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Rose McLarney. Penguin Books, $20 trade paper (112p) ISBN 978-0143137-52-8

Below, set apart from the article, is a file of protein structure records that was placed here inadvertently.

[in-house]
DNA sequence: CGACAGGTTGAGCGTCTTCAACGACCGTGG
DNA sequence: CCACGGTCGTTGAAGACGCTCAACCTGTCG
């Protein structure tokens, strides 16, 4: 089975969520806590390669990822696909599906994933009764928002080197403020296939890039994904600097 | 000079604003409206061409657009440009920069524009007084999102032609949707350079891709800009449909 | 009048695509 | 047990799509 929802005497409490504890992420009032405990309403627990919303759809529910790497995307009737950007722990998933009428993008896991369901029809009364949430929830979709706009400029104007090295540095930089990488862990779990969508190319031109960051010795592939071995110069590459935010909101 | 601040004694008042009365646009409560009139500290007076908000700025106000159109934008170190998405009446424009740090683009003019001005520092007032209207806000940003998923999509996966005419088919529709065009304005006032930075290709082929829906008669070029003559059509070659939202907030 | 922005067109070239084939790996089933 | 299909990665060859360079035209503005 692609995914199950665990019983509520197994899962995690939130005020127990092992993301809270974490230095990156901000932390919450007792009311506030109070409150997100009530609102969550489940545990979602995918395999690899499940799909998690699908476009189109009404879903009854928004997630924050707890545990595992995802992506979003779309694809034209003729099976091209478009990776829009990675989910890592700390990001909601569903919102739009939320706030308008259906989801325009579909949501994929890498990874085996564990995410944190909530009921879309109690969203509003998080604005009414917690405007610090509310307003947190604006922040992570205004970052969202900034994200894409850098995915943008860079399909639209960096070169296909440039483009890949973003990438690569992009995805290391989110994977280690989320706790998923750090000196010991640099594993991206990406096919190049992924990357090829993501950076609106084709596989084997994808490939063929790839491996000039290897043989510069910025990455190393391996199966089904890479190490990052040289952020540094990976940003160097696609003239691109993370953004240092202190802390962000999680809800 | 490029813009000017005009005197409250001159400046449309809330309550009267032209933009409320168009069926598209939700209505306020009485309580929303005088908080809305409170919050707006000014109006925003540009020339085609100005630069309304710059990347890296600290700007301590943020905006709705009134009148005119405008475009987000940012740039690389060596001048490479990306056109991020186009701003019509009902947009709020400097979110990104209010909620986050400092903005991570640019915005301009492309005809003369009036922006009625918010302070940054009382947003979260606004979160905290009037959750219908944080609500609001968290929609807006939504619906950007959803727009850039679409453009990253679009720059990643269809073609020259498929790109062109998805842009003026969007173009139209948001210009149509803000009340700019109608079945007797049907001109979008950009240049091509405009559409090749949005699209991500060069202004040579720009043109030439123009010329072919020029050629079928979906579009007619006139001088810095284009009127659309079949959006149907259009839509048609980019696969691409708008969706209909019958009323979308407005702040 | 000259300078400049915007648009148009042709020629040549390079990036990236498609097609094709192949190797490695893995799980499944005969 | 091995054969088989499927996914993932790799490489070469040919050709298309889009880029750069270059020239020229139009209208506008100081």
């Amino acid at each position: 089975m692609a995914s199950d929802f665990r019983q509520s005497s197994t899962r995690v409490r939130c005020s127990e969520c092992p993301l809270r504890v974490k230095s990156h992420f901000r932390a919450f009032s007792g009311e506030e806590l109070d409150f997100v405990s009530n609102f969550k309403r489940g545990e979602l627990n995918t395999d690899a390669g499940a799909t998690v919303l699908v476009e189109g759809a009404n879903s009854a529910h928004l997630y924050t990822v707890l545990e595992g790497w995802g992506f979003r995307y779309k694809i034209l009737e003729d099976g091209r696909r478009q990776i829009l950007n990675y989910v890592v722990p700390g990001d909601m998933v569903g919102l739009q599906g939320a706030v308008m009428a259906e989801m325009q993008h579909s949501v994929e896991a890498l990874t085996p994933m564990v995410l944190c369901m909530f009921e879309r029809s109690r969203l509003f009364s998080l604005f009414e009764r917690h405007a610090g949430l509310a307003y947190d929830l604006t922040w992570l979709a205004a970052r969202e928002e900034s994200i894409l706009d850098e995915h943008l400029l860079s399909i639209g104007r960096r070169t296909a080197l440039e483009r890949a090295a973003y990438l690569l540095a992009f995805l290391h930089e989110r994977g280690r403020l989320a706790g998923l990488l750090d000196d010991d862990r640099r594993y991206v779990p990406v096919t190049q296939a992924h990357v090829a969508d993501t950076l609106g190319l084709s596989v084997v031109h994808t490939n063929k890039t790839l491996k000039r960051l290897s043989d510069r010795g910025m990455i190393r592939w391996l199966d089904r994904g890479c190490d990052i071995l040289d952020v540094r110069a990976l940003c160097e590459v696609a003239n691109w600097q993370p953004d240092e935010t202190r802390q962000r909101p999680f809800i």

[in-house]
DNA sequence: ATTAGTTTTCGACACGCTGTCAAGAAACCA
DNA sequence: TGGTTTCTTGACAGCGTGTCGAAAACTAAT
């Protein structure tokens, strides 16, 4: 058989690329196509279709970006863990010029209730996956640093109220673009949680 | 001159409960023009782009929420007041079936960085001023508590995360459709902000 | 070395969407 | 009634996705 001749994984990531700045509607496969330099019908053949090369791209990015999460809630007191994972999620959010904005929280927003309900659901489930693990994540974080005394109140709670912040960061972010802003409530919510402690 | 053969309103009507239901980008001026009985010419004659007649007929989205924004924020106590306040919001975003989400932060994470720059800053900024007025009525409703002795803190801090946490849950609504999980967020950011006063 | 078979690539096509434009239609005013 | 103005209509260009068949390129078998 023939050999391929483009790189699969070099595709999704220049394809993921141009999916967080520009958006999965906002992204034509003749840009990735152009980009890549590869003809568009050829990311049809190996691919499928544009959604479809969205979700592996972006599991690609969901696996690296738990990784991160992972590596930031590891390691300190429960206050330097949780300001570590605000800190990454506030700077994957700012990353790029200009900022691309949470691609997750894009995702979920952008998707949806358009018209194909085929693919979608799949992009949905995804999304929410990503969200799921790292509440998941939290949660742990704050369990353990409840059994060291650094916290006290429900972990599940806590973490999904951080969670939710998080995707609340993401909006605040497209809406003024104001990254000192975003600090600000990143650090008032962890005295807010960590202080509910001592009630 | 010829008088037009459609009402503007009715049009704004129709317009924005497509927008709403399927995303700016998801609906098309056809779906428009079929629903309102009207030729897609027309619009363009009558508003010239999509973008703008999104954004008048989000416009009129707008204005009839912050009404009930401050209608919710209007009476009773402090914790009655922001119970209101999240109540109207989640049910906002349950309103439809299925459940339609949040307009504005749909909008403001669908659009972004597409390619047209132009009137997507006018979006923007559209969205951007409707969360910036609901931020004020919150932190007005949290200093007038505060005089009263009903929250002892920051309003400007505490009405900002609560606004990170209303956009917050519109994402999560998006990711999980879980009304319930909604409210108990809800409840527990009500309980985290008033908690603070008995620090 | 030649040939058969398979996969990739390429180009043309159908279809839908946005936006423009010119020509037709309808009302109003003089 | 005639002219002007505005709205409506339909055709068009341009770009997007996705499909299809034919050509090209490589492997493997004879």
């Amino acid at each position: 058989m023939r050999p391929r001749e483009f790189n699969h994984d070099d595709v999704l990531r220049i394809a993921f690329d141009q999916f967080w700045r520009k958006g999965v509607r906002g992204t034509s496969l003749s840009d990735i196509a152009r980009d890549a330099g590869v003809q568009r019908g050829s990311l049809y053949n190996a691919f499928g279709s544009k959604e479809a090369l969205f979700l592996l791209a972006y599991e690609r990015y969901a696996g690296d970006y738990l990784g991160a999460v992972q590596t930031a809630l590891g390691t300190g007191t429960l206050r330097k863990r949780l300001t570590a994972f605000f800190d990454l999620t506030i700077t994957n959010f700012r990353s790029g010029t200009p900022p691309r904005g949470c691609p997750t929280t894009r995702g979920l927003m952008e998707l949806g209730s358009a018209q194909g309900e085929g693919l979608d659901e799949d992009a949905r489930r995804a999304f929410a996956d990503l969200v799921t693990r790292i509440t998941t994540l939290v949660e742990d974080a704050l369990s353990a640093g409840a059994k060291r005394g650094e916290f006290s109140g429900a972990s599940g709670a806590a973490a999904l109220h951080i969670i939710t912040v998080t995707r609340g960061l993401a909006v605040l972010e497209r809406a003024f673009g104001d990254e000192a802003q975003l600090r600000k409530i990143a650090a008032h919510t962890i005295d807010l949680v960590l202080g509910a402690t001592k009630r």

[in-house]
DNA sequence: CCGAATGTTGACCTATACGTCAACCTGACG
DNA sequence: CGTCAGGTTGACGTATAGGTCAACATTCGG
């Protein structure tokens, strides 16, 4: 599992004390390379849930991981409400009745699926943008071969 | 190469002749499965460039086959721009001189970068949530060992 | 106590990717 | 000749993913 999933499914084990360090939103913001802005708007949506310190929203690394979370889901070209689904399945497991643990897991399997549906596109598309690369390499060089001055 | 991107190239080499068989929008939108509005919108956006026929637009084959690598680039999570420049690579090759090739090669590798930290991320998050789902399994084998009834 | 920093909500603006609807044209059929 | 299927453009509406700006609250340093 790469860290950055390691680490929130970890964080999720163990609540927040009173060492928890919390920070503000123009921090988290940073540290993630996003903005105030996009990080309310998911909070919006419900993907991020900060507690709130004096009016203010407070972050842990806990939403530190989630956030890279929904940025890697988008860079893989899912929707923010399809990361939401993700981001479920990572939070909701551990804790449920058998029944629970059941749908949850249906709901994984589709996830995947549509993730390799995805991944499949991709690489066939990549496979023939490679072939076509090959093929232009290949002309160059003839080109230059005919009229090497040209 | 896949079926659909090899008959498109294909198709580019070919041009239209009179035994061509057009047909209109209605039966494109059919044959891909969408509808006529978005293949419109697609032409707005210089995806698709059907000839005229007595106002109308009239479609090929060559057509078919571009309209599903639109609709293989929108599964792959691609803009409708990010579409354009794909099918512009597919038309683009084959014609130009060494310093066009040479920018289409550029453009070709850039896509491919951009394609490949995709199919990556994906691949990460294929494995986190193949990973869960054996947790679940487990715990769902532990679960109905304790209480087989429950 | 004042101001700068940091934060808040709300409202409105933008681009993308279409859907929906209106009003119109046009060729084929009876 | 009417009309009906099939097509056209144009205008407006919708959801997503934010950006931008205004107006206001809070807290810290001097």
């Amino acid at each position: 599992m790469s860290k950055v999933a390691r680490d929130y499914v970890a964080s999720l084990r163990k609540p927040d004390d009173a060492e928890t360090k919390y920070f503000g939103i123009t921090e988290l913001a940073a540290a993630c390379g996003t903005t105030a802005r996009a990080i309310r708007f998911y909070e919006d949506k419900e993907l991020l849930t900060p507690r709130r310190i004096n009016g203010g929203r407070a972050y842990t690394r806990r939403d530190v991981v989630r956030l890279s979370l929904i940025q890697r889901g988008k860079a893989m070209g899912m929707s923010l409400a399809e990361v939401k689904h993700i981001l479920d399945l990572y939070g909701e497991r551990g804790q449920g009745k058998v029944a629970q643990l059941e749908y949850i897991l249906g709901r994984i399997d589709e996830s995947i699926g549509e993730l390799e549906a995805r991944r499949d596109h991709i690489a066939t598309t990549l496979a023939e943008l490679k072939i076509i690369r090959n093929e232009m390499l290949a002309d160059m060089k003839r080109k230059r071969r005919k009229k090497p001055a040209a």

In this life-affirming and refreshing fourth collection, McLarney (Forage) finds beauty in simplicity and experience. These long-lined narrative poems are skillfully rendered, steeped in the southern Appalachia of her foremothers’ kitchens and landscapes. McLarney’s voice is direct and companionable as she traces how the past, which melts away into history and heritage, lives on in the solar plexus of memory. Her poems about a cat rival Christopher Smart’s depiction of Geoffrey in “Jubilate Agno,” capturing the animal’s grace and mystery: “of all the litters ever bred./ And couldn’t the stripes/ of all the tabbies, untwined, turn out to be a single string?” Elsewhere, she considers creation through the stories of Adam and Noah while examining her husband’s ribs: “if he was called keel-chested, at least he might be a boat./ Yes, let him be an ark where a creature can shelter, stay.” Heaven resembles “an empty homestead, set way back from any road,” where the speaker prefers to be. These excellent poems are a testament to finding wonder in the world’s simple truths. (Mar.)